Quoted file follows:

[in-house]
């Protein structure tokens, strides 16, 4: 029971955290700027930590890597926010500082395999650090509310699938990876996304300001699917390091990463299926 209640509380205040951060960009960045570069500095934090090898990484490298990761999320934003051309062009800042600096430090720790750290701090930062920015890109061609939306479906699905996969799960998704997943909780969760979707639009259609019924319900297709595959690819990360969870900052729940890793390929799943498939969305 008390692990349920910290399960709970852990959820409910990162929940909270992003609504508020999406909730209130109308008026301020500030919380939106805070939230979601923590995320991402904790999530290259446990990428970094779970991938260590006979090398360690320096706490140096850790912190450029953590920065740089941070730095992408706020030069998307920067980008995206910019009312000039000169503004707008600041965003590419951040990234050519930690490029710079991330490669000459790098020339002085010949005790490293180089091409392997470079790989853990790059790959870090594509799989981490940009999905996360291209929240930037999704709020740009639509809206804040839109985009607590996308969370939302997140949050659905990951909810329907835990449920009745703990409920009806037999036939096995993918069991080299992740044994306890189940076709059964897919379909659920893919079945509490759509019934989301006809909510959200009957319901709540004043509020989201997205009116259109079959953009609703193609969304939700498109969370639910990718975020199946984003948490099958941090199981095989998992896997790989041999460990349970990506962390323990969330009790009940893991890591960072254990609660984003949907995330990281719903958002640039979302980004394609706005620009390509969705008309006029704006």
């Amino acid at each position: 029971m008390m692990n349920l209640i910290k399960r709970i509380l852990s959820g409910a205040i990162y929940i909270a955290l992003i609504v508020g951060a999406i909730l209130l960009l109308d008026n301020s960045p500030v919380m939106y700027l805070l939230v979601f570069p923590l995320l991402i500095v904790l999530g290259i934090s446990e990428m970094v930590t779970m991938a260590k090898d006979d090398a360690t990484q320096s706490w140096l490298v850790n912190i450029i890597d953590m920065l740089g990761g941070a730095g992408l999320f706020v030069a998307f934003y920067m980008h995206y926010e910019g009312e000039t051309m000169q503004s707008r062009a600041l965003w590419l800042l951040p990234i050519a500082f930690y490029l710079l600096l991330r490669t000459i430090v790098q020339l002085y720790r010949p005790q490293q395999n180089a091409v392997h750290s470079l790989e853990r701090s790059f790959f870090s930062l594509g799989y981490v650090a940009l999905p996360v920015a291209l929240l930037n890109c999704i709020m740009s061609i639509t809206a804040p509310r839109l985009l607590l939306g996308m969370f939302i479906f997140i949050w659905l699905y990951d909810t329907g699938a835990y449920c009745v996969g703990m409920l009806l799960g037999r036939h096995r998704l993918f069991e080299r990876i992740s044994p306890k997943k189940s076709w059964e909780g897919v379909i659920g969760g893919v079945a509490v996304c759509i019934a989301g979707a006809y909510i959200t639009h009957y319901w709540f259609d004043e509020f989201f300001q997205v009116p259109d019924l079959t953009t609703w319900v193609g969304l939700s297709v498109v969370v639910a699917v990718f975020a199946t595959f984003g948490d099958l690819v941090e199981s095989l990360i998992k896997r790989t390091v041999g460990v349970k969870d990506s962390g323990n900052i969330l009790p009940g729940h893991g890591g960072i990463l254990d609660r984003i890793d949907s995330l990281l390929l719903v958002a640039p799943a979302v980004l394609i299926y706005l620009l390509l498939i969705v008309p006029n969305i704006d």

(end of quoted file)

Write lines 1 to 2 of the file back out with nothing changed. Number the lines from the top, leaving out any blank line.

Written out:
[in-house]
């Protein structure tokens, strides 16, 4: 029971955290700027930590890597926010500082395999650090509310699938990876996304300001699917390091990463299926 209640509380205040951060960009960045570069500095934090090898990484490298990761999320934003051309062009800042600096430090720790750290701090930062920015890109061609939306479906699905996969799960998704997943909780969760979707639009259609019924319900297709595959690819990360969870900052729940890793390929799943498939969305 008390692990349920910290399960709970852990959820409910990162929940909270992003609504508020999406909730209130109308008026301020500030919380939106805070939230979601923590995320991402904790999530290259446990990428970094779970991938260590006979090398360690320096706490140096850790912190450029953590920065740089941070730095992408706020030069998307920067980008995206910019009312000039000169503004707008600041965003590419951040990234050519930690490029710079991330490669000459790098020339002085010949005790490293180089091409392997470079790989853990790059790959870090594509799989981490940009999905996360291209929240930037999704709020740009639509809206804040839109985009607590996308969370939302997140949050659905990951909810329907835990449920009745703990409920009806037999036939096995993918069991080299992740044994306890189940076709059964897919379909659920893919079945509490759509019934989301006809909510959200009957319901709540004043509020989201997205009116259109079959953009609703193609969304939700498109969370639910990718975020199946984003948490099958941090199981095989998992896997790989041999460990349970990506962390323990969330009790009940893991890591960072254990609660984003949907995330990281719903958002640039979302980004394609706005620009390509969705008309006029704006």